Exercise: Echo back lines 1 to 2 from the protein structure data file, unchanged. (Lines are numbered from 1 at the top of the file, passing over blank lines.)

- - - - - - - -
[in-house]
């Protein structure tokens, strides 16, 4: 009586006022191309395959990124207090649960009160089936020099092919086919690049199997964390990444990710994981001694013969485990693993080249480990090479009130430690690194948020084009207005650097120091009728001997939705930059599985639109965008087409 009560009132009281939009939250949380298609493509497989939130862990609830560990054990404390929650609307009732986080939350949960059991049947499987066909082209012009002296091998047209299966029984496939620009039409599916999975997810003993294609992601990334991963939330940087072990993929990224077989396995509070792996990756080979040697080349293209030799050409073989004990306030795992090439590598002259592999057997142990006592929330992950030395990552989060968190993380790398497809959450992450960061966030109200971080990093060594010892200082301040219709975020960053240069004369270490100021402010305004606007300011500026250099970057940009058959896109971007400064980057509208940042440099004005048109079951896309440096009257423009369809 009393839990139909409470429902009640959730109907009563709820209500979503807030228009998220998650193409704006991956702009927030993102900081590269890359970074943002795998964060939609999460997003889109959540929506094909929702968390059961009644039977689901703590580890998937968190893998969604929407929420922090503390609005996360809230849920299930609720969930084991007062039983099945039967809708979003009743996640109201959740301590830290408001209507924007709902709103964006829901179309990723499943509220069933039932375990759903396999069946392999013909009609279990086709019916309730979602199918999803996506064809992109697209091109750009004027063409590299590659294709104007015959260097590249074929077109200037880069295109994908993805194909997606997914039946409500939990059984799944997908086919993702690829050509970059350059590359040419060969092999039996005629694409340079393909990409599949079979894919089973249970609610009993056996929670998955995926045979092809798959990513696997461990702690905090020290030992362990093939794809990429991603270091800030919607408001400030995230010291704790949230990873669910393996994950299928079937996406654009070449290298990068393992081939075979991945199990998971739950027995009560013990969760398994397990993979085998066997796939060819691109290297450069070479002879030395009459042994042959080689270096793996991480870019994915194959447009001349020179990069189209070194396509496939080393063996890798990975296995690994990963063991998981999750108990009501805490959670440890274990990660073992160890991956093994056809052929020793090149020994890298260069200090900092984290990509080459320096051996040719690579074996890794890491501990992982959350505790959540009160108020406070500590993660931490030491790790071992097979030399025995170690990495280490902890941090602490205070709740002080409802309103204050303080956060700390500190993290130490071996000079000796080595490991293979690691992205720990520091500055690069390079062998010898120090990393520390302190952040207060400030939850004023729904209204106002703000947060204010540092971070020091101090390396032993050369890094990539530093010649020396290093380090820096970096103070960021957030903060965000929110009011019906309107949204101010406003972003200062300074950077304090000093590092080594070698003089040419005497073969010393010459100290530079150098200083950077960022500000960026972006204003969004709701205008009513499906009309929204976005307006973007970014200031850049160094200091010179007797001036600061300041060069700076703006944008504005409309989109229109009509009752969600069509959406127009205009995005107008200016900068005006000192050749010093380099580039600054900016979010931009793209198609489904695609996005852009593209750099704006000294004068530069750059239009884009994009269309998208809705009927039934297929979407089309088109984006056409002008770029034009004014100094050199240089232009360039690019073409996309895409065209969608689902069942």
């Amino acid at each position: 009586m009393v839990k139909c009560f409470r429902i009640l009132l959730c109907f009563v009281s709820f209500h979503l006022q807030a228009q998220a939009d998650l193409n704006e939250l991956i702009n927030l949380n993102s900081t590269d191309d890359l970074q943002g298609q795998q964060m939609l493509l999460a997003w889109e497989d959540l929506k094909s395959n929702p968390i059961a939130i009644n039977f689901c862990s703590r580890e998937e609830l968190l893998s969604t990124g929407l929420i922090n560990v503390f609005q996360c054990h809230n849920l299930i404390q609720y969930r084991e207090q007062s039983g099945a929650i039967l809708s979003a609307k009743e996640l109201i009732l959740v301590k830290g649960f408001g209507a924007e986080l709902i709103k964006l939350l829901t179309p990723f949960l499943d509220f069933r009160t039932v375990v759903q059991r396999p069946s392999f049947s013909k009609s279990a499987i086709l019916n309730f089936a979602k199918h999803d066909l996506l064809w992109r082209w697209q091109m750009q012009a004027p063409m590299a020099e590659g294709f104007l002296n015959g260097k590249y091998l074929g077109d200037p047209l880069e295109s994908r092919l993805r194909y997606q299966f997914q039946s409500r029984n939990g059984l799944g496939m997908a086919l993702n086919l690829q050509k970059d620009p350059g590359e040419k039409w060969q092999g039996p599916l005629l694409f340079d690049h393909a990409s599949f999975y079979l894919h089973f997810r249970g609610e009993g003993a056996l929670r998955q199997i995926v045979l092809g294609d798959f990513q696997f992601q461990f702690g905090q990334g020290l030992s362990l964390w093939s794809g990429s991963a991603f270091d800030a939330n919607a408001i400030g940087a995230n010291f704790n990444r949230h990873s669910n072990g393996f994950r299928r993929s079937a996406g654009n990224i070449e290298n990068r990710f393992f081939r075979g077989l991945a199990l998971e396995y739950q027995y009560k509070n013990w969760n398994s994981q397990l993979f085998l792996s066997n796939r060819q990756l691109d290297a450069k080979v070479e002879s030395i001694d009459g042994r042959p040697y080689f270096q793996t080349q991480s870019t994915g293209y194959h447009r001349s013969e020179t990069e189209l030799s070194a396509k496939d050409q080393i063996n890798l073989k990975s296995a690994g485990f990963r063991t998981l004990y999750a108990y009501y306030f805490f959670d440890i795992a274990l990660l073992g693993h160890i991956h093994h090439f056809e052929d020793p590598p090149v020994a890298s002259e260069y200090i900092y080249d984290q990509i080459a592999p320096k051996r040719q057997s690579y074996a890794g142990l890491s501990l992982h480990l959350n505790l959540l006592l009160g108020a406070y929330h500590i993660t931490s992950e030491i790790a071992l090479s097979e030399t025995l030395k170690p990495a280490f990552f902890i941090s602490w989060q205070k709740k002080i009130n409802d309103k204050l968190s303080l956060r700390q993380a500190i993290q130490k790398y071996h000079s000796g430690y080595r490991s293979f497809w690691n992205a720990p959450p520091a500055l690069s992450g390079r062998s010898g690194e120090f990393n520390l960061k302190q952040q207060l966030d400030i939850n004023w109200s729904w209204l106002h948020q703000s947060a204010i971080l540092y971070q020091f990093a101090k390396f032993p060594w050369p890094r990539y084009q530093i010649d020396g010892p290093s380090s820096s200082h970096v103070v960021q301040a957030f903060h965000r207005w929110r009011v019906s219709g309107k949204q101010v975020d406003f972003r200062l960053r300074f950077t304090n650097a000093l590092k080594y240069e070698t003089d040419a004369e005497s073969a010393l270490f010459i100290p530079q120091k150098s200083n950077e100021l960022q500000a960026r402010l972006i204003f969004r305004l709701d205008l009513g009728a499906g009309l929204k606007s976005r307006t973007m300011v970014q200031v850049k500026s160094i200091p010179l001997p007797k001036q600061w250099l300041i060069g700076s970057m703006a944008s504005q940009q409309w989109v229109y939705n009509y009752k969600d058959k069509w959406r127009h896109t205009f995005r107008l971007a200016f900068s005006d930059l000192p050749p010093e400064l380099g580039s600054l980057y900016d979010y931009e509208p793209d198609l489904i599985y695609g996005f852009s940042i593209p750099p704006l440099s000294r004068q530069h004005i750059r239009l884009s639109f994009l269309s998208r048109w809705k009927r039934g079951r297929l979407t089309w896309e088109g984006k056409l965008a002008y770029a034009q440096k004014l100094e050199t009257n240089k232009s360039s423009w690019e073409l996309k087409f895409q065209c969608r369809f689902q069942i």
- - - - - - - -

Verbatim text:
[in-house]
């Protein structure tokens, strides 16, 4: 009586006022191309395959990124207090649960009160089936020099092919086919690049199997964390990444990710994981001694013969485990693993080249480990090479009130430690690194948020084009207005650097120091009728001997939705930059599985639109965008087409 009560009132009281939009939250949380298609493509497989939130862990609830560990054990404390929650609307009732986080939350949960059991049947499987066909082209012009002296091998047209299966029984496939620009039409599916999975997810003993294609992601990334991963939330940087072990993929990224077989396995509070792996990756080979040697080349293209030799050409073989004990306030795992090439590598002259592999057997142990006592929330992950030395990552989060968190993380790398497809959450992450960061966030109200971080990093060594010892200082301040219709975020960053240069004369270490100021402010305004606007300011500026250099970057940009058959896109971007400064980057509208940042440099004005048109079951896309440096009257423009369809 009393839990139909409470429902009640959730109907009563709820209500979503807030228009998220998650193409704006991956702009927030993102900081590269890359970074943002795998964060939609999460997003889109959540929506094909929702968390059961009644039977689901703590580890998937968190893998969604929407929420922090503390609005996360809230849920299930609720969930084991007062039983099945039967809708979003009743996640109201959740301590830290408001209507924007709902709103964006829901179309990723499943509220069933039932375990759903396999069946392999013909009609279990086709019916309730979602199918999803996506064809992109697209091109750009004027063409590299590659294709104007015959260097590249074929077109200037880069295109994908993805194909997606997914039946409500939990059984799944997908086919993702690829050509970059350059590359040419060969092999039996005629694409340079393909990409599949079979894919089973249970609610009993056996929670998955995926045979092809798959990513696997461990702690905090020290030992362990093939794809990429991603270091800030919607408001400030995230010291704790949230990873669910393996994950299928079937996406654009070449290298990068393992081939075979991945199990998971739950027995009560013990969760398994397990993979085998066997796939060819691109290297450069070479002879030395009459042994042959080689270096793996991480870019994915194959447009001349020179990069189209070194396509496939080393063996890798990975296995690994990963063991998981999750108990009501805490959670440890274990990660073992160890991956093994056809052929020793090149020994890298260069200090900092984290990509080459320096051996040719690579074996890794890491501990992982959350505790959540009160108020406070500590993660931490030491790790071992097979030399025995170690990495280490902890941090602490205070709740002080409802309103204050303080956060700390500190993290130490071996000079000796080595490991293979690691992205720990520091500055690069390079062998010898120090990393520390302190952040207060400030939850004023729904209204106002703000947060204010540092971070020091101090390396032993050369890094990539530093010649020396290093380090820096970096103070960021957030903060965000929110009011019906309107949204101010406003972003200062300074950077304090000093590092080594070698003089040419005497073969010393010459100290530079150098200083950077960022500000960026972006204003969004709701205008009513499906009309929204976005307006973007970014200031850049160094200091010179007797001036600061300041060069700076703006944008504005409309989109229109009509009752969600069509959406127009205009995005107008200016900068005006000192050749010093380099580039600054900016979010931009793209198609489904695609996005852009593209750099704006000294004068530069750059239009884009994009269309998208809705009927039934297929979407089309088109984006056409002008770029034009004014100094050199240089232009360039690019073409996309895409065209969608689902069942």